The Fox News Channel has retracted a week-old story based on a groundless conspiracy theory involving the death of a staffer for the Democratic National Committee, conceding it did not meet the network's standards.

How health care is healing Erie's ailing economy

May 24, 2017
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Erika Beras

Like a lot of people in Erie, Marc Bryant spent decades in manufacturing. He was an engineer at Hammermill Paper, which became International Paper. And then the mill closed in 2002. Bryant said some of his co-workers retired. Others, “honestly, ended up on a bar stool somewhere complaining about how things were bad until their benefits ran out,” he said.

And the rest did what he did.

“I elected to, at the age of 48, take a leap of faith and go back to college,” he said.

05/24/2017: The CBO has spoken

May 24, 2017
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Marketplace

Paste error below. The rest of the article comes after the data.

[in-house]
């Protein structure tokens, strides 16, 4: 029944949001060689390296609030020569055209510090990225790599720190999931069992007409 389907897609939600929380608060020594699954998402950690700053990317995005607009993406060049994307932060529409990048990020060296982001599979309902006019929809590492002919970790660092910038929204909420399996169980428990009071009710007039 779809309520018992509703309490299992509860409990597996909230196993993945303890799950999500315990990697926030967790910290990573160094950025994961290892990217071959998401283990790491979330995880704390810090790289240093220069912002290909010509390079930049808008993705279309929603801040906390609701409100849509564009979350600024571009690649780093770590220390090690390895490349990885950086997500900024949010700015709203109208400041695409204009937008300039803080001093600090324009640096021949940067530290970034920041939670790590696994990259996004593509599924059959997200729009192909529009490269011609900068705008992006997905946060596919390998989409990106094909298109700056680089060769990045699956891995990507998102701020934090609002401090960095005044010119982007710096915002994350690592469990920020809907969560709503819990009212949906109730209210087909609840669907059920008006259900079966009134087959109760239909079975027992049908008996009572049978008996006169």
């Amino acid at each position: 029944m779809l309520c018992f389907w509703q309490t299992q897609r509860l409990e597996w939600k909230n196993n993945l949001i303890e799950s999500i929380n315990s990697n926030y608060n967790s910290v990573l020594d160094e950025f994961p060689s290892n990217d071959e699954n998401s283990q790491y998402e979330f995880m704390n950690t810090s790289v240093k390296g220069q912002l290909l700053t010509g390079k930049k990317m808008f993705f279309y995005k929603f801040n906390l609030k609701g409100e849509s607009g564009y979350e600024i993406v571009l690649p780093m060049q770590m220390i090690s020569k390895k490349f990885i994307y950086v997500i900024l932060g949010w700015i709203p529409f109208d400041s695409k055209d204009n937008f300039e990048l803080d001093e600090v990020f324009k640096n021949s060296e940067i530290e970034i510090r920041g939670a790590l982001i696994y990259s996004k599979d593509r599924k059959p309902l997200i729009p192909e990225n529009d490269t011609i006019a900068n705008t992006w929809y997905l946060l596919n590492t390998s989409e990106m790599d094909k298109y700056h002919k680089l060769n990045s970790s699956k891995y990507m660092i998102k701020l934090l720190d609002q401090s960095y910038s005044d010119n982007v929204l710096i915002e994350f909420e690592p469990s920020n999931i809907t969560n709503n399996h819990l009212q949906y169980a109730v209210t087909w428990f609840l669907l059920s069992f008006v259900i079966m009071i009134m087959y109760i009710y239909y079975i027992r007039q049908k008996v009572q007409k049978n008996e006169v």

The Congressional Budget Office released its analysis of the American Health Care Act today. That's the revised version, passed by the House already. The CBO says this bill will leave 23 million people without insurance by 2026, while reducing the deficit by $119 billion. The last version scored by the CBO came out to a million more uninsured, but a steeper deficit reduction. We'll get some initial analysis from Vox's Sarah Kliff. Then, we'll return to Pennsylvania for our series The Big Promise, exploring how health care is propping up Erie's faltering manufacturing economy.

Metro Milwaukee continues to rank last in the country when it comes to the unemployment gap between black and white residents. According to the annual report the Urban League issues, unemployment among blacks here is nearly 14 percent, while the rate for whites is under 3 percent. It’s the second year in a row the area has the widest gap in the nation.

The Congressional Budget Office is set to release its assessment of the GOP's new health care bill this afternoon. The CBO estimated 24 million would lose health insurance under the first draft of this plan. We'll examine whether fewer people will lose coverage under the most recent proposal. Afterwards, we'll discuss a downgrade in China's creditworthiness, and look at how the country's new fiduciary rule works.